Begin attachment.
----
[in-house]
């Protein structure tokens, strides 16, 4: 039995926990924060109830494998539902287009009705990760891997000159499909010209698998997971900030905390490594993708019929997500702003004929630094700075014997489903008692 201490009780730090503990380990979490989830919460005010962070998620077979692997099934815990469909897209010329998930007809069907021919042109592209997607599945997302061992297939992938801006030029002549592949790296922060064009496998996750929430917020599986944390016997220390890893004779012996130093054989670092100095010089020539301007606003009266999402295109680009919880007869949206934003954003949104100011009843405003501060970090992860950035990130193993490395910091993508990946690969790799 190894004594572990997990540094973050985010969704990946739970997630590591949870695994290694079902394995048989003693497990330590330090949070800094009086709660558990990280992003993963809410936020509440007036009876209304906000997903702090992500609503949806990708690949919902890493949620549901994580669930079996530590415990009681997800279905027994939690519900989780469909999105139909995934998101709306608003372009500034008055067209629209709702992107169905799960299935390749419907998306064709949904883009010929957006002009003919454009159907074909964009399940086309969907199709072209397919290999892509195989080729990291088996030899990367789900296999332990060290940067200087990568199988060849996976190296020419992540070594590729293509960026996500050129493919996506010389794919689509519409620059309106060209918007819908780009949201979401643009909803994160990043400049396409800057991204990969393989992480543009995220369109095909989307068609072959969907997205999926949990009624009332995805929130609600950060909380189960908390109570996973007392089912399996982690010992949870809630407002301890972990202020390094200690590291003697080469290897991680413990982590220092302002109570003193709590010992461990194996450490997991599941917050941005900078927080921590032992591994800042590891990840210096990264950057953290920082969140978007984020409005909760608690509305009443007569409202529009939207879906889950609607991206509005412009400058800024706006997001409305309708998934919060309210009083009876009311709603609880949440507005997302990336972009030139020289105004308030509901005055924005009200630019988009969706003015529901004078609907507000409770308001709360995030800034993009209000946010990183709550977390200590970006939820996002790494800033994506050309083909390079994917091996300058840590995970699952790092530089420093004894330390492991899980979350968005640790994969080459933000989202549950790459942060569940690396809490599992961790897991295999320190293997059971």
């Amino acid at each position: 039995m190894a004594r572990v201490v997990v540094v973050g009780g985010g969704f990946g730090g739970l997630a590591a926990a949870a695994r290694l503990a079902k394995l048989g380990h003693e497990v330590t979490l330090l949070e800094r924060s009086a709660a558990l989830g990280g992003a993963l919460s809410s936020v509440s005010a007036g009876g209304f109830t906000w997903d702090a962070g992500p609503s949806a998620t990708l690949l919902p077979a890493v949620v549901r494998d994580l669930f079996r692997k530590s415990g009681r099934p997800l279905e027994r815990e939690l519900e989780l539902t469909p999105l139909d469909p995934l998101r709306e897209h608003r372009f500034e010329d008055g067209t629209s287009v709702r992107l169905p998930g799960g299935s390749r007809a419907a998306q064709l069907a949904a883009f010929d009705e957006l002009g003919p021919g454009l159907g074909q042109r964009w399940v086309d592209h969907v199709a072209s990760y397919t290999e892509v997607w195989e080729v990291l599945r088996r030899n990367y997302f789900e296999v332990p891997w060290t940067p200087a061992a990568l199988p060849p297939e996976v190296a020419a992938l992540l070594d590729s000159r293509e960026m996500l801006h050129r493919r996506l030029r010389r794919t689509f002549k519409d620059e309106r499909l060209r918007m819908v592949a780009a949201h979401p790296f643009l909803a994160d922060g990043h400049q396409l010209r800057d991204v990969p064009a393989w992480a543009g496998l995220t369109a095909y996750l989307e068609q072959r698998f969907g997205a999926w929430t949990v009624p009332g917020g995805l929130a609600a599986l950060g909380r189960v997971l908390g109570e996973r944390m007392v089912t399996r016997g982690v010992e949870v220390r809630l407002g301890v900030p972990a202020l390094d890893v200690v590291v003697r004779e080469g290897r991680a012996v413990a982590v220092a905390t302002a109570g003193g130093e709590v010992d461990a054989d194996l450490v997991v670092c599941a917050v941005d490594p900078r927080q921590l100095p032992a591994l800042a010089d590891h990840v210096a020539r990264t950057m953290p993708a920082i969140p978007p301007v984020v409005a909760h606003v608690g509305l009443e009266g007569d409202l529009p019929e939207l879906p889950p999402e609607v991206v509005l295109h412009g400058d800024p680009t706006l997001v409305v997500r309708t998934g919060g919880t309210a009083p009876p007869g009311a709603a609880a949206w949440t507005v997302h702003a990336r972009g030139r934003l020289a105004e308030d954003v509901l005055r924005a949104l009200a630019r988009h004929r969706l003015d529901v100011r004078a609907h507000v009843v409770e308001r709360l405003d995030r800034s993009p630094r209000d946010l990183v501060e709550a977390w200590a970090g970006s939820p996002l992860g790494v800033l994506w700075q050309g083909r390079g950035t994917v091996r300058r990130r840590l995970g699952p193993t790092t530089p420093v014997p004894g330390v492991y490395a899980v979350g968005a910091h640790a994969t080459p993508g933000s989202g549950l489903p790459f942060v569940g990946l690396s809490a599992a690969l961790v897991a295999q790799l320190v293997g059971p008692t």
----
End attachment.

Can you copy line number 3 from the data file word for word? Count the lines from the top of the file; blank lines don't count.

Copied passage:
């Amino acid at each position: 039995m190894a004594r572990v201490v997990v540094v973050g009780g985010g969704f990946g730090g739970l997630a590591a926990a949870a695994r290694l503990a079902k394995l048989g380990h003693e497990v330590t979490l330090l949070e800094r924060s009086a709660a558990l989830g990280g992003a993963l919460s809410s936020v509440s005010a007036g009876g209304f109830t906000w997903d702090a962070g992500p609503s949806a998620t990708l690949l919902p077979a890493v949620v549901r494998d994580l669930f079996r692997k530590s415990g009681r099934p997800l279905e027994r815990e939690l519900e989780l539902t469909p999105l139909d469909p995934l998101r709306e897209h608003r372009f500034e010329d008055g067209t629209s287009v709702r992107l169905p998930g799960g299935s390749r007809a419907a998306q064709l069907a949904a883009f010929d009705e957006l002009g003919p021919g454009l159907g074909q042109r964009w399940v086309d592209h969907v199709a072209s990760y397919t290999e892509v997607w195989e080729v990291l599945r088996r030899n990367y997302f789900e296999v332990p891997w060290t940067p200087a061992a990568l199988p060849p297939e996976v190296a020419a992938l992540l070594d590729s000159r293509e960026m996500l801006h050129r493919r996506l030029r010389r794919t689509f002549k519409d620059e309106r499909l060209r918007m819908v592949a780009a949201h979401p790296f643009l909803a994160d922060g990043h400049q396409l010209r800057d991204v990969p064009a393989w992480a543009g496998l995220t369109a095909y996750l989307e068609q072959r698998f969907g997205a999926w929430t949990v009624p009332g917020g995805l929130a609600a599986l950060g909380r189960v997971l908390g109570e996973r944390m007392v089912t399996r016997g982690v010992e949870v220390r809630l407002g301890v900030p972990a202020l390094d890893v200690v590291v003697r004779e080469g290897r991680a012996v413990a982590v220092a905390t302002a109570g003193g130093e709590v010992d461990a054989d194996l450490v997991v670092c599941a917050v941005d490594p900078r927080q921590l100095p032992a591994l800042a010089d590891h990840v210096a020539r990264t950057m953290p993708a920082i969140p978007p301007v984020v409005a909760h606003v608690g509305l009443e009266g007569d409202l529009p019929e939207l879906p889950p999402e609607v991206v509005l295109h412009g400058d800024p680009t706006l997001v409305v997500r309708t998934g919060g919880t309210a009083p009876p007869g009311a709603a609880a949206w949440t507005v997302h702003a990336r972009g030139r934003l020289a105004e308030d954003v509901l005055r924005a949104l009200a630019r988009h004929r969706l003015d529901v100011r004078a609907h507000v009843v409770e308001r709360l405003d995030r800034s993009p630094r209000d946010l990183v501060e709550a977390w200590a970090g970006s939820p996002l992860g790494v800033l994506w700075q050309g083909r390079g950035t994917v091996r300058r990130r840590l995970g699952p193993t790092t530089p420093v014997p004894g330390v492991y490395a899980v979350g968005a910091h640790a994969t080459p993508g933000s989202g549950l489903p790459f942060v569940g990946l690396s809490a599992a690969l961790v897991a295999q790799l320190v293997g059971p008692t």